The path crosses the main river and some tributaries at regular intervals on the way up (up to 2700m in Summer) but these may be dry in other seasons. Water can also be found in the large river behind Windy Gap, 500m from the top of Thuthumi Pass.

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Serious tribe's Avatar
Serious tribe replied to: #75099 20 Jun 2019 14:48
Thanks guys.

Yes I see now that you mention it, and i peer very carefully through the my mist defeating x-ray glasses that what i took for the summit of Thuthumi, could likely be the false summit.  Ok so definitely to far from the caves to be a useable source of water.  Just have to fill up in Lesotho an walk back to one of the sets of caves.  

Will just keep a weather eye open for anyone in the vicinity.  if anyone has got any views looking north/NW from either sets of caves that would be useful.

tonymarshall's Avatar
tonymarshall replied to: #75098 20 Jun 2019 07:36
That little pool in the photo is more or less where the Thuthumi stream starts flowing. It is a long way from the caves, quite a way down from the false summit on the main pass (not between the false summit and summit), where the path linking Thuthumi Pass to Organ Pipes Pass branches off, visible in the same photo.

I can remember some trickles around the Lower Ndumemi Caves in summer, but unless you get lucky with a lot of snow melt water in winter there will not be any water nearby.
Smurfatefrog's Avatar
Smurfatefrog replied to: #75096 20 Jun 2019 00:37
Very unlikely to have water near the lower or upper caves, definitely nothing reliable.
So yes, the closest would be slightly into Lesotho from the top of Organ Pipes, generally not very far in.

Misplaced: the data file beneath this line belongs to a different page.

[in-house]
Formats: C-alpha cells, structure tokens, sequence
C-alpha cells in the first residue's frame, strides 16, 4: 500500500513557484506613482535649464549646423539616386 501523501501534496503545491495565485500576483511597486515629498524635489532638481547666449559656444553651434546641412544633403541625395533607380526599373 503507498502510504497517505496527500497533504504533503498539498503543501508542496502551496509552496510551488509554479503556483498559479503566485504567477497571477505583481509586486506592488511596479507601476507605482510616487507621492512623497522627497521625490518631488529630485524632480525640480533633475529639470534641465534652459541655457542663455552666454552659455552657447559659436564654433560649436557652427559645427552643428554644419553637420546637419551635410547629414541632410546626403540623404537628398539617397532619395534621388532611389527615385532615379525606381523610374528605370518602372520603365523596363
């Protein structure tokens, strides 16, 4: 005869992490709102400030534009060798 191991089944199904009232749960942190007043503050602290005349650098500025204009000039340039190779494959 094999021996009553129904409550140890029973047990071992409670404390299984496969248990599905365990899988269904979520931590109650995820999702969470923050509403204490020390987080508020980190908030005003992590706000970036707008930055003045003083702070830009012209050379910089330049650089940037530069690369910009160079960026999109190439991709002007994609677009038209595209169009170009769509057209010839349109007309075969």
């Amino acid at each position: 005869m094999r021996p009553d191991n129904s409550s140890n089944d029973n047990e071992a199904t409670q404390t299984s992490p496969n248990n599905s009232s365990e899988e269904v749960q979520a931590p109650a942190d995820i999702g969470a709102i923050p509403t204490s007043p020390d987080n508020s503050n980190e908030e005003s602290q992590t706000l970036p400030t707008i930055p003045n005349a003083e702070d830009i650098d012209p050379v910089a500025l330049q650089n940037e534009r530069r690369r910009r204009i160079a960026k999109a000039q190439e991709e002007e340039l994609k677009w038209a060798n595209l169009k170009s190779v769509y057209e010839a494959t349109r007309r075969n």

Security wise, the smugglers normally use a variation which tops out south of Ndumeni dome so doesn't pass either set of caves.
If someone did head down Thuthumi pass proper then they would pass right next to the lower caves. The upper caves are more out of the way
Serious tribe's Avatar
Serious tribe replied to: #75093 19 Jun 2019 17:14
Hi Guys

I have looked at the cave info on, but there might be later information on water points on the forum.

What is the possibility of there being water in Thuthumi Pass near to the one of the Lower Ndumeni Caves (LNC)?  I noticed in one of Tony's pics that there was a small pool of water in the saddle between the false summit and the actual summit.  This was summer, so it may have just been rain that filled up a puddle?  Any trickles near there?

I did see that Riaang mentioned water about 250m from the top of Organ Pipes Pass, would this be the headwaters of the Kakoatsan River heading into Lesotho?

Given that there is the Smugglers variation that links further down Thuthumi Pass, any idea of the security risk in one of these LNC? Would they bypass these caves by using the variation.  How about the UNC, these would still be on-route from a security threat

tonymarshall's Avatar
tonymarshall replied to: #59590 01 Feb 2014 21:26
A view up a misty Thuthumi Pass, the path on Thuthumi Pass alternates between flattish, contouring sections and zigzags on the steeper sections which enable the path gradient to stay relatively flat.